Electronics > RF, Microwave, Ham Radio

50/75 Ohm Measurement Offset

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metrologist:
Hi All,

If my measuring instrument is designed for a 50 ohm system and I measure a 75 ohm device, what is the correct offset to apply? For example, return loss?

Wallace Gasiewicz:
VSWR into a 75 Ohm load from a 50 Ohm device will yield a 1.5 VSWR   
This is used as a quick check by some folks to see if everything is working OK.   

1.5 VSWR  is 13.979 dB Return Loss which means 96% of power goes into the load

metrologist:
OK, thanks. I was wondering why my instrument manual says a 7.5 dB offset is applied when selecting 75 Ohm impedance.

And an online converter says 1.5 VSWR is 0.18 mismatch loss.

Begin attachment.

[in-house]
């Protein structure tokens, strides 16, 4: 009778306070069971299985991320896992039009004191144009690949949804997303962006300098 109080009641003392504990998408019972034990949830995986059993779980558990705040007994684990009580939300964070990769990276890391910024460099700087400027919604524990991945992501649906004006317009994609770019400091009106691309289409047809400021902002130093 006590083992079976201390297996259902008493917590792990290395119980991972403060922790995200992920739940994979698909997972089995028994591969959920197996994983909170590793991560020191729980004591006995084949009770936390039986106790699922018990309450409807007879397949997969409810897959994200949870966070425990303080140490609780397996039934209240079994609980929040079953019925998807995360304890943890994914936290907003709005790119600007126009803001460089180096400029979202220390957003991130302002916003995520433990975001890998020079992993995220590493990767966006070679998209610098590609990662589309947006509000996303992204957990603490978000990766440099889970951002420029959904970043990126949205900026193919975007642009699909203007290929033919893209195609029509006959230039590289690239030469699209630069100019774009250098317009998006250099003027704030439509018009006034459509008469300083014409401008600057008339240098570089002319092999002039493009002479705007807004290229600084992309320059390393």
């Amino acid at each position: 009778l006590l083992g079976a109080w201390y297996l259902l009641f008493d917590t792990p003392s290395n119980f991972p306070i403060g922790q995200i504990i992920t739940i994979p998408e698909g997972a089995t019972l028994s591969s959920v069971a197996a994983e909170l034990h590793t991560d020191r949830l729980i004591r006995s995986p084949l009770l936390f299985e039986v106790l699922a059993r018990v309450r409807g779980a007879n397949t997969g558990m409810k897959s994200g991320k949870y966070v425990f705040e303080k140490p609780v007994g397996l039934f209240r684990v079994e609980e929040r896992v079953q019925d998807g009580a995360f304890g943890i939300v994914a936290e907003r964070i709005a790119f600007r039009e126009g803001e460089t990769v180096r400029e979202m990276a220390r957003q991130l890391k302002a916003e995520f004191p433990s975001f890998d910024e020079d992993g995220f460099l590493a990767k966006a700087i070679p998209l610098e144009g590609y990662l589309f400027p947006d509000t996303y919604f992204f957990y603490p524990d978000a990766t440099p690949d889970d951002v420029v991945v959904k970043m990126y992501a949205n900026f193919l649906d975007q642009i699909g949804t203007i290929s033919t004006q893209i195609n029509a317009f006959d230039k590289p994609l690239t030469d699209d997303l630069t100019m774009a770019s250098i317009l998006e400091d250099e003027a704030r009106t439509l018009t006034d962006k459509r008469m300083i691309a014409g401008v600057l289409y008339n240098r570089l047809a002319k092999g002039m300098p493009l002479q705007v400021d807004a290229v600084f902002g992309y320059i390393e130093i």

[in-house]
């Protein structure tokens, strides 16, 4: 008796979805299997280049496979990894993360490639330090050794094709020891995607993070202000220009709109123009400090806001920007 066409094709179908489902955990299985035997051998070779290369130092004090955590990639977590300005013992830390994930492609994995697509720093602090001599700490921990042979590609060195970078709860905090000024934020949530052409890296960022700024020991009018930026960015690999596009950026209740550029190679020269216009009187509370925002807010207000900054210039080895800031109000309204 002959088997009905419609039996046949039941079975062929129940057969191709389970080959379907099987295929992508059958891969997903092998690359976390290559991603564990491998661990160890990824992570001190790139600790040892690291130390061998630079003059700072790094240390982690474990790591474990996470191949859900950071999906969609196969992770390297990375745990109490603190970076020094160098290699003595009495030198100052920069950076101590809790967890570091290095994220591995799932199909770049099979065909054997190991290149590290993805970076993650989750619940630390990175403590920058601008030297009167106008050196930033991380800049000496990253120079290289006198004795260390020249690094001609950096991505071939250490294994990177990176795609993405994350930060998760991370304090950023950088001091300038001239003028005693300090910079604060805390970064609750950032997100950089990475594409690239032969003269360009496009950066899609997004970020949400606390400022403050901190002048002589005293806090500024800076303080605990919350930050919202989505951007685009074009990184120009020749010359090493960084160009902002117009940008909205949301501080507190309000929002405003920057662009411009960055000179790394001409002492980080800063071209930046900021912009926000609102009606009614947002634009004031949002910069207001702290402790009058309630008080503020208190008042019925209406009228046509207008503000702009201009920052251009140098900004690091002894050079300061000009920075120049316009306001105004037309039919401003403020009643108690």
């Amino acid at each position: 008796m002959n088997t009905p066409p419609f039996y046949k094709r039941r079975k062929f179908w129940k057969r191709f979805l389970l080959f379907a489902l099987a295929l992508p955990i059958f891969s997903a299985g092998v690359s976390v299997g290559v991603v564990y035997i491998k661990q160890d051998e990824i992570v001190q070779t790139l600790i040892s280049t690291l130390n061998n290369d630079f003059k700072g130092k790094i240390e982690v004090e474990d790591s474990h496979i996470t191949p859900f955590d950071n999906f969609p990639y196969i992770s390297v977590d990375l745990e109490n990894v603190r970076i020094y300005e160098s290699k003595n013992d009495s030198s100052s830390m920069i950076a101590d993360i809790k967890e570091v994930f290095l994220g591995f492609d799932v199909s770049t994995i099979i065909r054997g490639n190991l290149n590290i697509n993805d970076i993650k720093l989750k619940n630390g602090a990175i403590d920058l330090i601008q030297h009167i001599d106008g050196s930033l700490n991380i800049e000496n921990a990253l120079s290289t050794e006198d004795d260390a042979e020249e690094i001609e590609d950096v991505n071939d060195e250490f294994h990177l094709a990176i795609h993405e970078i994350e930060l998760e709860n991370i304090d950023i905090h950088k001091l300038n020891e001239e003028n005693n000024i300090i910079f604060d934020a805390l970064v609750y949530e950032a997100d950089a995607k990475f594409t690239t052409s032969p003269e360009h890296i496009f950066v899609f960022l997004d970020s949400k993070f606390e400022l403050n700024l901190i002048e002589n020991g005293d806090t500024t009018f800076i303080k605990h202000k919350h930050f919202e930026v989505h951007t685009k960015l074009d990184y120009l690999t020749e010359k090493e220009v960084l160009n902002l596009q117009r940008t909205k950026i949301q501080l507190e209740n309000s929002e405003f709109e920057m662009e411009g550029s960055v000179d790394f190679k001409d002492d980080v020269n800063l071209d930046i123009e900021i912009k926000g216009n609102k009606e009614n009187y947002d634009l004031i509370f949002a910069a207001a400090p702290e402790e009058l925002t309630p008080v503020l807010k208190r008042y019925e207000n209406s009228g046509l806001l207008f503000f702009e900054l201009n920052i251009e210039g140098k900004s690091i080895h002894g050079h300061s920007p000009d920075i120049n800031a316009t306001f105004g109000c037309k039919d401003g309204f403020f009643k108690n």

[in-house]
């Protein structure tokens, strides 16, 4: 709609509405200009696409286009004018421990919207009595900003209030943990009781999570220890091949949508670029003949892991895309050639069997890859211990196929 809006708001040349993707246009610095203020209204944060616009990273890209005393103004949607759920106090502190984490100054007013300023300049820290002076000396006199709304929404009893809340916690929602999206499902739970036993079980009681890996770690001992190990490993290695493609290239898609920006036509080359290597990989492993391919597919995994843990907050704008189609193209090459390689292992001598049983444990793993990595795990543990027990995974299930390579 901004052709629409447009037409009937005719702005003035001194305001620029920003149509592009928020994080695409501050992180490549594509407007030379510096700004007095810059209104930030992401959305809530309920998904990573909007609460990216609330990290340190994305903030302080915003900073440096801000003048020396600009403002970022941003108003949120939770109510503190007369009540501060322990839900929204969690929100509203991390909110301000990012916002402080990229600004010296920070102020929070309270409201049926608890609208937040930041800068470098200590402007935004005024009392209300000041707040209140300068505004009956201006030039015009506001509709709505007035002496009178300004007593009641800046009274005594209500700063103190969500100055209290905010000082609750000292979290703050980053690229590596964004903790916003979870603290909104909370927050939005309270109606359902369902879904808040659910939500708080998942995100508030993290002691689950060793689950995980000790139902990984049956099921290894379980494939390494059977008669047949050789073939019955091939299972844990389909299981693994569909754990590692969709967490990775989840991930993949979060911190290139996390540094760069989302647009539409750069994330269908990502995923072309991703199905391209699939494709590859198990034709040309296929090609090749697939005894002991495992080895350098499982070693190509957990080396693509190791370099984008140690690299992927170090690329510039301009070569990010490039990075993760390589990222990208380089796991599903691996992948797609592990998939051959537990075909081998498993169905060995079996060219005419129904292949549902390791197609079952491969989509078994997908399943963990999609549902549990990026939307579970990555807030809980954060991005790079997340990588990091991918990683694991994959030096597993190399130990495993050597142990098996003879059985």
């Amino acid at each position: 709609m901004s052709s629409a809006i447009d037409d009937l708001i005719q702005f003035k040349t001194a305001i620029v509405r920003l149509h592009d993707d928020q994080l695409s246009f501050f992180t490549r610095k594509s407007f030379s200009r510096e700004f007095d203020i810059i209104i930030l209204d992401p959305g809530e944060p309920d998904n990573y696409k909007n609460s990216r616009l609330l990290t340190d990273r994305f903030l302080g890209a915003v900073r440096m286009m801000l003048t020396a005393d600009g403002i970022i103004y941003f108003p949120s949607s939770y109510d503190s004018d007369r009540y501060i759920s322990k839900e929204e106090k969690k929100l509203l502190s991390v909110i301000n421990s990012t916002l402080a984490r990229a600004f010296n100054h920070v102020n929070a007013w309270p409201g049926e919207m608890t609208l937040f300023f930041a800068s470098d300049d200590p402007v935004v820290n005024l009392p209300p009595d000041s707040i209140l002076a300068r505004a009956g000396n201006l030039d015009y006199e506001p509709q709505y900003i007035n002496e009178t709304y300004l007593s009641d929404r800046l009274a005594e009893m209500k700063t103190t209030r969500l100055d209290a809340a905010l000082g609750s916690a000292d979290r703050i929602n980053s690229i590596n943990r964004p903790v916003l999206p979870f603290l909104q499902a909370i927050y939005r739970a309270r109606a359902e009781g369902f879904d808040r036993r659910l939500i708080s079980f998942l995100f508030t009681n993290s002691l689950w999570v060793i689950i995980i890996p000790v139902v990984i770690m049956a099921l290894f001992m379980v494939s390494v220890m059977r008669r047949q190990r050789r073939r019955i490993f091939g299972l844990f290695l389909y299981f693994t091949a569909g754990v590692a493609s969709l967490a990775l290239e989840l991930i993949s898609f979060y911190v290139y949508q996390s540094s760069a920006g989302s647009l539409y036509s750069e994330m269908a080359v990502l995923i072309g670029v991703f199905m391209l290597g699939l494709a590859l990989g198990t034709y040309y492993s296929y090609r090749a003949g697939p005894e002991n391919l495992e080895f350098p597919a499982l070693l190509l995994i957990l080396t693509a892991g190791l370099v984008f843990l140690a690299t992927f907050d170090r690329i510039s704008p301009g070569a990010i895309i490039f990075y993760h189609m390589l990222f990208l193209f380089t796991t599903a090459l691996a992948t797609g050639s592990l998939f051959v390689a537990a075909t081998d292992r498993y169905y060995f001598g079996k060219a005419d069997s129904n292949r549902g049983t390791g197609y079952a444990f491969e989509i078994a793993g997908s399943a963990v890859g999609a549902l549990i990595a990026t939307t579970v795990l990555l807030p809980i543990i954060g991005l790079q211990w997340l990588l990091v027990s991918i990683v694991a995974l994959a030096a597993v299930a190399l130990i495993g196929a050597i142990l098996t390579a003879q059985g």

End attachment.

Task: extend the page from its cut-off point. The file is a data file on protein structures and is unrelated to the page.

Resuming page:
ConKbot:
Was it a 7.5 db offset or a 5.7 db offset? If the latter, then it's expecting Min loss pads to be installed. https://www.keysight.com/us/en/product/11852B/adapter-50-ohm-type-n-f-75-ohm-type-n-m.html
 
With a good pad, it presents a good match to both ports (see the 27db return loss on that page)
For stuff like an amp, as noted by 1.5:1 mismatch you'll probably be fine without, as if your amp oscillates with 1.5:1 on the input or output, heaven help you in real life. But if evaluating filters, having the right load on the filter can make all the difference.

metrologist:
Thank you for the continued interest.

I learned that the 7.5 dB offset is applied to spectrum analyzer applications for amplitude measurements when the mfg's impedance transformer is used. I think that means that the reference level is offset 7.5 dB due to the mfg specific loss specifications for their impedance transformer device.

There is an "Other" or a simple Reference Level Offset option to achieve the same result.

It just seemed odd to me that the Impedance menu would use some specific offset value without stating what it was.

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